As per the Daily Guardian report, the idea for the concert originated in June 1971 when Ravi Shankar heard that Pakistani troops had destroyed the property of his guru, Ustad Alauddin Khan, in East Pakistan. The album was released three days after Indian Armed Forces liberated Bangladesh on Dec. 16, 1971. It topped the charts, eventually winning the Grammy for Album of the Year. “The first of a kind, it has since raised over $17 million and inspired the multi-star Live Aid along with thousands of other major charity concerts around the world,” the Daily Guardian reported.
However Menon received flak from Harrison. In a November 1971 interview on the Dick Cavett Show, Harrison blamed Menon for the delay of the album’s release, “as he wanted Capitol to make profit out of this album, while all the other record companies let the performances of their artists be used for free.”
In 1973, Menon played the central role in leading the promotion and marketing of Pink Floyd’s album The Dark Side of the Moon. The album was hailed as a unique blend of studio wizardry and outstanding musical innovation. The Dark Side of the Moon spent 950 weeks on the USA-based Billboard 200 album chart, the longest duration of any album in history. It is also the fourth highest selling album globally of all time, selling more than forty million units.
The Man Who Ran Rock & Roll
Although Menon was primarily known as a manager of the business side of the labels he ran, he had the respect of many musicians.
In the 2003 documentary “The Making of the Dark Side of the Moon,” Pink Floyd drummer Nick Mason acknowledged Menon’s influence on the album’s success. “The story in America was a disaster, in that we really hadn’t sold records,” he said at the time. “And so they brought in a man called Bhaskar Menon who was absolutely terrific. He decided he was going to make this work, and make the American company sell [“Dark Side of the Moon”]. And he did.”
Similarly, Duran Duran guitarist Andy Taylor, praised Menon in his 2008 autobiography, “Wild Boy: My Life in Duran Duran.” “We decided to go with EMI because we knew they had a global network and could launch bands across America,” he writes. “The company was headed by the legendary music industry figure, Bhaskar Menon, who’d presided over EMI during the rise of the Beatles.”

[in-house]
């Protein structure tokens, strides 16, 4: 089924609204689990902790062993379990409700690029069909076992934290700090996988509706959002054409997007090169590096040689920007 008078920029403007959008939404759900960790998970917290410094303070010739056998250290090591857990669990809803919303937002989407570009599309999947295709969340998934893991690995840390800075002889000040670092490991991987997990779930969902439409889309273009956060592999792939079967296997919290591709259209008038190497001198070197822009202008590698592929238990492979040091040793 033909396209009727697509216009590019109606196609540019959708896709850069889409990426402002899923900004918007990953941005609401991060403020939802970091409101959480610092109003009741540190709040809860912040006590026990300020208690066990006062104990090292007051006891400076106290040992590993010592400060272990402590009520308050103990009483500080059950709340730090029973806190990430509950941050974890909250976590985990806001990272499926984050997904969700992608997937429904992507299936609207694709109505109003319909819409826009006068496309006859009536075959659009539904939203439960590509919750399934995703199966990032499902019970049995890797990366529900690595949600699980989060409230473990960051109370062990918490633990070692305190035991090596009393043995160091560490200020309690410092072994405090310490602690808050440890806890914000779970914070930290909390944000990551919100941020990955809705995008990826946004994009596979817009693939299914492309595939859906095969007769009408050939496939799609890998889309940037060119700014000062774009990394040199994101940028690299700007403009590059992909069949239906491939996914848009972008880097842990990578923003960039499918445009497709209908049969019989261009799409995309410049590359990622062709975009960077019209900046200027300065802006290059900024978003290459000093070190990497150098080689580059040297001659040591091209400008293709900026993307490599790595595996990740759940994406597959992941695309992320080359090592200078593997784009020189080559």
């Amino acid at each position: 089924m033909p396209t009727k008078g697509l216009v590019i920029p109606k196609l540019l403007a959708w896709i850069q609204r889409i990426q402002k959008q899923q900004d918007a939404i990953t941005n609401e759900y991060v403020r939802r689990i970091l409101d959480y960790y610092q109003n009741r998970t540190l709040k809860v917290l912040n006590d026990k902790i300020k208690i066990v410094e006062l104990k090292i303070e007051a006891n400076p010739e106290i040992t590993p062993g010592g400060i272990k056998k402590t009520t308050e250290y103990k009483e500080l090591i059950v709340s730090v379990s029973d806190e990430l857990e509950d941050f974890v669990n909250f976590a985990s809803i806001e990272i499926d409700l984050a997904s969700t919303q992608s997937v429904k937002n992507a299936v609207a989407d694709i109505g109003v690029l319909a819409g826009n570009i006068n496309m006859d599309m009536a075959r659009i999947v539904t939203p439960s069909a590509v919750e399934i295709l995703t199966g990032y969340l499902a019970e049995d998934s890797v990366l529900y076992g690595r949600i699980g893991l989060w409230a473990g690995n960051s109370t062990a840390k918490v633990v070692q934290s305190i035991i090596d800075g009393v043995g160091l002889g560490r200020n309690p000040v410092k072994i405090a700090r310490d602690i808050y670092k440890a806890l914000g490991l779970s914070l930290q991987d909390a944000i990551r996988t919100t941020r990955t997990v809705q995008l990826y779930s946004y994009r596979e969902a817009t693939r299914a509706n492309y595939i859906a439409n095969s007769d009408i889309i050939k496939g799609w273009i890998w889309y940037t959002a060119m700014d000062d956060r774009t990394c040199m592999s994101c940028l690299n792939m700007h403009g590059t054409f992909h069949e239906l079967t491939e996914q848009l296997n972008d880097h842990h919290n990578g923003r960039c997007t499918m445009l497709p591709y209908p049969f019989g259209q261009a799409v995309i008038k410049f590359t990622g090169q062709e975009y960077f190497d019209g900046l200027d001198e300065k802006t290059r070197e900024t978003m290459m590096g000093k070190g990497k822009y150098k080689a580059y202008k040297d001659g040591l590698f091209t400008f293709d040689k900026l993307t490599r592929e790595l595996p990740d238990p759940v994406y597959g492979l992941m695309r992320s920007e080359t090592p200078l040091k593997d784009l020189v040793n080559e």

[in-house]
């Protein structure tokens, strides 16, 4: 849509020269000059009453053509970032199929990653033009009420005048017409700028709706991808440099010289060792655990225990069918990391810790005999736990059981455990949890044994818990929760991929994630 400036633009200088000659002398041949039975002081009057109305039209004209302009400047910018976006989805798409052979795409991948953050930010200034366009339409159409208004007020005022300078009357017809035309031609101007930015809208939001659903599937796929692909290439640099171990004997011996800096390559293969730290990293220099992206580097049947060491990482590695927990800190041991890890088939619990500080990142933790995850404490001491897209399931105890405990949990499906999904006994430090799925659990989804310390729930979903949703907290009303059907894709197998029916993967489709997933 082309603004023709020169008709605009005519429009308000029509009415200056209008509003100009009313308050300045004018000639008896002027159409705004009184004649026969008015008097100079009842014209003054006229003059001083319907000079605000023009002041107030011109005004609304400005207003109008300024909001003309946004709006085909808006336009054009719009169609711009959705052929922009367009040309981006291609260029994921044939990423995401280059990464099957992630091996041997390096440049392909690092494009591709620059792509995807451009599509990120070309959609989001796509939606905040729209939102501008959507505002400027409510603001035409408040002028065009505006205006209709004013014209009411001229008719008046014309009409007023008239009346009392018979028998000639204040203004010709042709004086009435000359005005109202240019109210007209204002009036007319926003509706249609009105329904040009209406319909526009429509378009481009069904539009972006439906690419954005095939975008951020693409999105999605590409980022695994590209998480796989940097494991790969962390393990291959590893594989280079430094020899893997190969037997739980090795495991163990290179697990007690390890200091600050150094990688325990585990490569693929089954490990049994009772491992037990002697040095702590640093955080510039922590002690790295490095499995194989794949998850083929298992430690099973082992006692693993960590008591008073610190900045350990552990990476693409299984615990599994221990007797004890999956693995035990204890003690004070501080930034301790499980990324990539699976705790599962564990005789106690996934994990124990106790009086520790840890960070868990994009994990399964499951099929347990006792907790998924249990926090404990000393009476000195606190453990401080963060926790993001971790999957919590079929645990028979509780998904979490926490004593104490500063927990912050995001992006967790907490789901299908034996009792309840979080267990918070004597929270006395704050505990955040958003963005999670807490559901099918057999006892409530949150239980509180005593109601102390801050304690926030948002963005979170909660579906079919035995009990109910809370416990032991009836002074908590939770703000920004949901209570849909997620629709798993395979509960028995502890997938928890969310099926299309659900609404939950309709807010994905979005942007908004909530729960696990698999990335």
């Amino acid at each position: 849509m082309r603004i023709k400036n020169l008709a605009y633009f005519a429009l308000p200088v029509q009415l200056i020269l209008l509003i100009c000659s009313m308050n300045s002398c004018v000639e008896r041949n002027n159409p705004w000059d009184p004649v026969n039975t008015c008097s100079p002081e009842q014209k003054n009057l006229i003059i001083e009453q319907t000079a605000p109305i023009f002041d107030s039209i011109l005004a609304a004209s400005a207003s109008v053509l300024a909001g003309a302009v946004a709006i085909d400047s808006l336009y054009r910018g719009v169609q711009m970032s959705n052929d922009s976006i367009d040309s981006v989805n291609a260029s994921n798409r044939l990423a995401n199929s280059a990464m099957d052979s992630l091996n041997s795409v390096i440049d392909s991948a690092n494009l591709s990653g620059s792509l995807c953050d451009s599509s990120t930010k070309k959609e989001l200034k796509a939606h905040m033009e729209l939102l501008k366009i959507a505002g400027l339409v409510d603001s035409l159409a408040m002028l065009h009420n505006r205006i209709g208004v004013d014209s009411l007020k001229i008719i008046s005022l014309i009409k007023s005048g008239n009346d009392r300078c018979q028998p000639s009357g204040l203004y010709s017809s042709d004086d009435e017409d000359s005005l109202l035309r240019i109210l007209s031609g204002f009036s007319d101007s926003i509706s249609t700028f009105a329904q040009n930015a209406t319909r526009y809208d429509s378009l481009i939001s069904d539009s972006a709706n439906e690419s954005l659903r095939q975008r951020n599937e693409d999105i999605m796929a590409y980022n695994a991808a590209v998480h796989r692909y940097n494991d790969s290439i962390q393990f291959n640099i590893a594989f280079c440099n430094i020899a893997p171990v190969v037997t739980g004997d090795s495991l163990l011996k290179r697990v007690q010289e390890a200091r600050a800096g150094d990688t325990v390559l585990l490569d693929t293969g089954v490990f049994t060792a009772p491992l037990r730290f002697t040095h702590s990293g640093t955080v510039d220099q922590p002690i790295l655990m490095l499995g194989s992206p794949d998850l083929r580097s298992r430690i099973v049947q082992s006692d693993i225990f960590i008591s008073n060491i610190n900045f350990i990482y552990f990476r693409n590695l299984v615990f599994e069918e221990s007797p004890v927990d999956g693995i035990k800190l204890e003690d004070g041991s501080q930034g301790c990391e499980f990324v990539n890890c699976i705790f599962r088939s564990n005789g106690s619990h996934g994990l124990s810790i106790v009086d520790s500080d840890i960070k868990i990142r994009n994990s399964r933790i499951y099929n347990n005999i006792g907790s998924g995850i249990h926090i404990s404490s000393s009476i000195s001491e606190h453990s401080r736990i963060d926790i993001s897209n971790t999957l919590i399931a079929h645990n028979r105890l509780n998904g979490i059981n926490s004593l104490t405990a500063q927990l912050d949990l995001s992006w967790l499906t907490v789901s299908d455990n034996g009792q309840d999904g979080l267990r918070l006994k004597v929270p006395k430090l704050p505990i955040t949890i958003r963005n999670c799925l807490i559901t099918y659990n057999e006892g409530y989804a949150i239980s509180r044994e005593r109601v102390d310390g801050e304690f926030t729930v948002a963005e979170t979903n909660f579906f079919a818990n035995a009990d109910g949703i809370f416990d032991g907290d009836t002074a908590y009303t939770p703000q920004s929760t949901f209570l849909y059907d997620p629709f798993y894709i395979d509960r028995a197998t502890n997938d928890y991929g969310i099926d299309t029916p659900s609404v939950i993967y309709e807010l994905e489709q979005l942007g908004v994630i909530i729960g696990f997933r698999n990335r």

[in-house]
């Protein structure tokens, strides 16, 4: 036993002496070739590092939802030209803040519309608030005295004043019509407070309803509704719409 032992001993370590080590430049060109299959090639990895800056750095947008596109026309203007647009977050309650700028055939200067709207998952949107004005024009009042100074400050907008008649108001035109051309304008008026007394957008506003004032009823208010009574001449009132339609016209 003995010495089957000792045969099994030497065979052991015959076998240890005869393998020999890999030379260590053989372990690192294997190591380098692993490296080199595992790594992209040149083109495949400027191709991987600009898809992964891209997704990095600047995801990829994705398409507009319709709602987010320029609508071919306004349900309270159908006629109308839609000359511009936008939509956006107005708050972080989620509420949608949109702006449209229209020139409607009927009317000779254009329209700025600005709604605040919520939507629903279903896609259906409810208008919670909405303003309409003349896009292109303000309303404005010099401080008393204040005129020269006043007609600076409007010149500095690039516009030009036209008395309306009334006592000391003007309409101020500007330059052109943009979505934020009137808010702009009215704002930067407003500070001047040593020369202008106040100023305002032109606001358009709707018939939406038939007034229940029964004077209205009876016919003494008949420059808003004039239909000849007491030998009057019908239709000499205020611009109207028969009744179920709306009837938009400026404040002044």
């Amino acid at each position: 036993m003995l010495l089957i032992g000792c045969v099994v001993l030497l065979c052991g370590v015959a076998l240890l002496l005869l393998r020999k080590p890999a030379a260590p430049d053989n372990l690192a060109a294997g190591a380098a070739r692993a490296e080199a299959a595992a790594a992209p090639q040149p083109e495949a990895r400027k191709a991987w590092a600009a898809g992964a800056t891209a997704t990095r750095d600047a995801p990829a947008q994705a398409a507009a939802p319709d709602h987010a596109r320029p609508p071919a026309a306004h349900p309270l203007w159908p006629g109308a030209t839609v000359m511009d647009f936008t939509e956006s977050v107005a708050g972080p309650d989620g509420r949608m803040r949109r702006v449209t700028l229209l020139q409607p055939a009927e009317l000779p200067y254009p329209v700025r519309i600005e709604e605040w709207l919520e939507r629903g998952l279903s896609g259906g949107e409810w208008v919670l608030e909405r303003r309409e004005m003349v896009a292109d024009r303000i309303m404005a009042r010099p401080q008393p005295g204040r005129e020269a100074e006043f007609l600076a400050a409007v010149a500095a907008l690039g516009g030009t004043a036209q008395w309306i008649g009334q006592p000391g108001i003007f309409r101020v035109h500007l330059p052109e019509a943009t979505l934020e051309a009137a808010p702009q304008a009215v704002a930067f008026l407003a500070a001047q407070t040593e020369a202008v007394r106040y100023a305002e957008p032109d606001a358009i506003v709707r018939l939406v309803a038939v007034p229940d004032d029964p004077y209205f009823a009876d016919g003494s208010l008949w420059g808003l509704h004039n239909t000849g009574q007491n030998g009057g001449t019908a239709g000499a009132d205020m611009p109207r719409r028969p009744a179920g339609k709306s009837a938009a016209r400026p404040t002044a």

However, the New York Times notes in its obituary that despite his popularity, Menon considered himself to be an outsider in the Southern California music scene. “I was a very unusual and unlikely sort of person to be sent here under those circumstances to take overall executive command of Capitol,” Menon was quoted as saying in “History of the Music Biz: The Mike Sigman Interviews,” a 2016 collection published by the industry magazine Hits, according to the Times.
In the January 2014 interview, Menon told India Today that he never thought of himself to be the only Indian to head a multinational entertainment corporation. “Actually, I’ve never thought of myself in that way,” he said. “As for heading a record company, it’s also a glamour business, everyone wants to know what we’re doing. But there’s one thing about the record business, it spoils you for anything else. Once you get into this you can’t ever work in any conventional business again.”
He explained: “You have to get very close to the artist, have to know everything about him and deal on a totally personal level.” He recalled the time when John Lennon died. He was in London. “I caught the first Concorde out to New York to meet Yoko, spent some time with her before I left for India and my holiday,” he said. “And then, last week in Madras she phoned me at midnight and talked for half an hour. You get totally involved in the personal lives of artists.”
Menon served as president of the International Federation of the Phonographic Industry, the trade association of the world recording industry, with 1,100 members and national groups in 71 countries. He was elected to the newly created position of chairman of the Board of the Federation.
In 1990, he was awarded the IFPI Medal of Honor for services to the global music industry after serving for many years as IFPI’s chairman and president. That same year, he was appointed to the rank of Chevalier De L’Ordre Des Arts et Des Lettres by the French Minister of Culture for his service to the music and film industries.
Bhargavi Kulkarni has been a journalist for nearly two decades. She has a degree in English literature and French. She is also an adventure sport enthusiast, and in her free time, she likes to cook, bake, bike and hike.